Nursing in Desert Storm

Attending classes at Riverside School of Professional Nursing (RSPN) was one of the most rewarding experiences I have had since beginning my career.  I came to RSPN as an advanced placement student and later attended classes in the evening/weekend program.  Things were going really well as I worked toward my goal to become a professional nurse and I felt as though nothing could stand in my way.  The instructors and staff are true professionals with an inherent ability to convey the concepts needed to produce excellence in nursing.

Then, on August 2, 1990, Saddam Hussein sent his infamous Republican Guard into Kuwait in what later was termed a “…brutal act of aggression” in a speech made by President George Bush.  With the Iraqi invasion came my deployment to Saudi Arabia and a temporary postponement of my education at RSPN.  Because I am an Army Combat Medic, the reality of providing quality care in any environment was challenging and profound.

As I write this article, I am assigned to one of the Army’s Logistical Support Vessels and am responsible for the health and safety of her 32-man crew.  While the ship is seaworthy enough, the potential for injury lurks at every turn.  Precautions are taken to reduce these risks; however, at sea and in combat, the situation can radically change in seconds – and usually does! 

Providing care for the crew includes everything from immunizations to emergency life support.  Fortunately, the ship is equipped well enough to handle most any situation until the next echelon of care can be reached.  If close enough to a port, MEDEVAC services can be utilized when needed.  When we are at sea, beyond such help, it is up to me!  When I need advice for care, or an order for medication, a communication link is established to the nearest medical facility.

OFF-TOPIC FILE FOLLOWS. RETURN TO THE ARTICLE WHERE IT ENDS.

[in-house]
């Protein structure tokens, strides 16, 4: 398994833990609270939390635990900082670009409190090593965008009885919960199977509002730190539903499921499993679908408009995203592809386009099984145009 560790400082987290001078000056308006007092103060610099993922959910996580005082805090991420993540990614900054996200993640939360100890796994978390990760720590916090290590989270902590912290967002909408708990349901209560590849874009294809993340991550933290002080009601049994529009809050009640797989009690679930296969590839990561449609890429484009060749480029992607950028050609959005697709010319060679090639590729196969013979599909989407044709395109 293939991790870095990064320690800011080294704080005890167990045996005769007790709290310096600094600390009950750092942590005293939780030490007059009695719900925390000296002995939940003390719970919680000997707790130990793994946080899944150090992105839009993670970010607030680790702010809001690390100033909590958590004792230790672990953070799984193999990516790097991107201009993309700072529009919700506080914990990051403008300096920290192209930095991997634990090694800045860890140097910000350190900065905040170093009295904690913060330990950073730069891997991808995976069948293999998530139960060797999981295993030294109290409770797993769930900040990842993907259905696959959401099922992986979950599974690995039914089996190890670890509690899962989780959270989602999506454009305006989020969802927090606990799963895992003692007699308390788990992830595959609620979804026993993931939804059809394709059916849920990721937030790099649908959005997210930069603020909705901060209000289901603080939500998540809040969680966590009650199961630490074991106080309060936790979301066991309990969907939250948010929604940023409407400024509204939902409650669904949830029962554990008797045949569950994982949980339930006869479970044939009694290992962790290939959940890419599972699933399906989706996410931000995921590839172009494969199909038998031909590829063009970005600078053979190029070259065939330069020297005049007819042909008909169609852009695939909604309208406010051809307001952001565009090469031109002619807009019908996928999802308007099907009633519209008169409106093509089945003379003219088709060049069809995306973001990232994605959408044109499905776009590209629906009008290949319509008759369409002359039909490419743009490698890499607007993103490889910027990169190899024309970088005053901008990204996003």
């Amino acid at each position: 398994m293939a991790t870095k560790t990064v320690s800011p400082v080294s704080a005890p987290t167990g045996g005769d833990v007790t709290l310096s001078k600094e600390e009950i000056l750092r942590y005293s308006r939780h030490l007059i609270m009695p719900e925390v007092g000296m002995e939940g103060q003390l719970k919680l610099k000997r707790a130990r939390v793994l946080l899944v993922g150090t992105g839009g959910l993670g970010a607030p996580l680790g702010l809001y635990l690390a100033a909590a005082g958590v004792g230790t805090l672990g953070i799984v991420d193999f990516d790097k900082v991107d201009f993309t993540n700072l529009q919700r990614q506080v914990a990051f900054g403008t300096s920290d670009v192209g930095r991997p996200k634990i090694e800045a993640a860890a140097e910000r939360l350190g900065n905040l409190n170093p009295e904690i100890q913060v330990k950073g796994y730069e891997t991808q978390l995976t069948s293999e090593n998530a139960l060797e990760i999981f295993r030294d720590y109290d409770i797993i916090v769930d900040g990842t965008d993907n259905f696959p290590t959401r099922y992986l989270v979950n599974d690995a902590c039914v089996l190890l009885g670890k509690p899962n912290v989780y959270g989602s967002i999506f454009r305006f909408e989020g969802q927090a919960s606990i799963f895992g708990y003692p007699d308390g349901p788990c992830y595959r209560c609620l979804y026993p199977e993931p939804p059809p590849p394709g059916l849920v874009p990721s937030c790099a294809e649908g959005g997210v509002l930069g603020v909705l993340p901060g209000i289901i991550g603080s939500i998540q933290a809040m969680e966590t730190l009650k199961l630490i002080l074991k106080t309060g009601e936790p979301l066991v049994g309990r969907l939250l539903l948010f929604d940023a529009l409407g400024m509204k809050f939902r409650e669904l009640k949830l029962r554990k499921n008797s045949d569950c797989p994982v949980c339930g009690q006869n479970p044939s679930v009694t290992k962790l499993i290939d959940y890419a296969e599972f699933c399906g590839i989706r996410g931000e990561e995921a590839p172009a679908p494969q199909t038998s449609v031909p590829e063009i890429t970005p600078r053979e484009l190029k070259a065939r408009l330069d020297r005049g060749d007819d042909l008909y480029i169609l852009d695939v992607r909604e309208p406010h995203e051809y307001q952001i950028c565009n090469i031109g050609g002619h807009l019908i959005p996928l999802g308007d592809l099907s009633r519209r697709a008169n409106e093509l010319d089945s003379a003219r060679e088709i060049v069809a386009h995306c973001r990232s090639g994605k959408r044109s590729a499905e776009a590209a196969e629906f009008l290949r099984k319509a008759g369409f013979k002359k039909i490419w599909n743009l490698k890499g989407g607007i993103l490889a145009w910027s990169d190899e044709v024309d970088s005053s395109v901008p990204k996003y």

After 44 days at sea, we finally arrived in the eastern province of Saudi Arabia near Dharhan.  From there we began our part of the operations necessary for the liberation of Kuwait.  We would frequently find ourselves incredibly close to enemy Iraqi forces, but our biggest threat was the deadly mines placed in the Persian Gulf.  That kind of stressful situation for prolonged periods makes for trying times, but the crew coped well and God was with us.  Working with those who seemed to need a friend during these difficult times not only helped them to express their feelings, but helped me as well.

Using the skills I’ve been taught is paramount to a solid commitment to the concept of  “patient care” – even if the patient is an enemy prisoner of war.  After all, they are human too and deserve the same standard of care.  The POW’s are scared and often are in pain.  Moreover, their basic human needs, as defined by Maslow, are further denigrated by the malnourished state that is commonplace among them.  And there is a language barrier to consider as well.  Generally, a creative way of communicating thoughts or ideas can be found with just a little effort.

During my tenure at Riverside School of Professional Nursing, I have been introduced to a whole new way of thinking about patient care.  Previously, my approach to patient care was very different.  My training dictated that concern should be for the mechanical processes required to sustain life and everything else came later.  While the mechanics for life are fundamentally important, I now view patients more holistically.  Opportunities to apply concepts learned in school have enhanced my appreciation for their value.

With war comes an incredible amount of stress.  A nurse in this situation cannot simply go home and “unwind” after a particularly hard day. Here, every day is hard, and you don’t ever really let down.  You cope.  We are taught to separate work from home and to maintain a therapeutic relationship with our patients. 

When you live and work with your patients, you must learn to be a care provider and team member at the same time.  Maintaining a professional therapeutic relationship in this situation requires patience and the willingness to frequently review your own beliefs and attitudes.  During times of frustration, I would say to myself, “Patient first.”  It didn’t always work, but more often than not, it helped.

My decision to become a nurse is a personal goal that has benefited many.  Serving our country by using the skills I’ve learned to insure the way of life we enjoy was necessary.  With the coming of peace, I will return to my loving family and to Riverside School of Professional Nursing.

W. Bryan Sims, Student Nurse

Operation Desert Storm

Aboard a U.S. Army Logistical Support Vessel


Editor’s note:  Bryan Sims returned home safely from the war in the Middle East, and  continued his studies at Riverside School of Professional Nursing.

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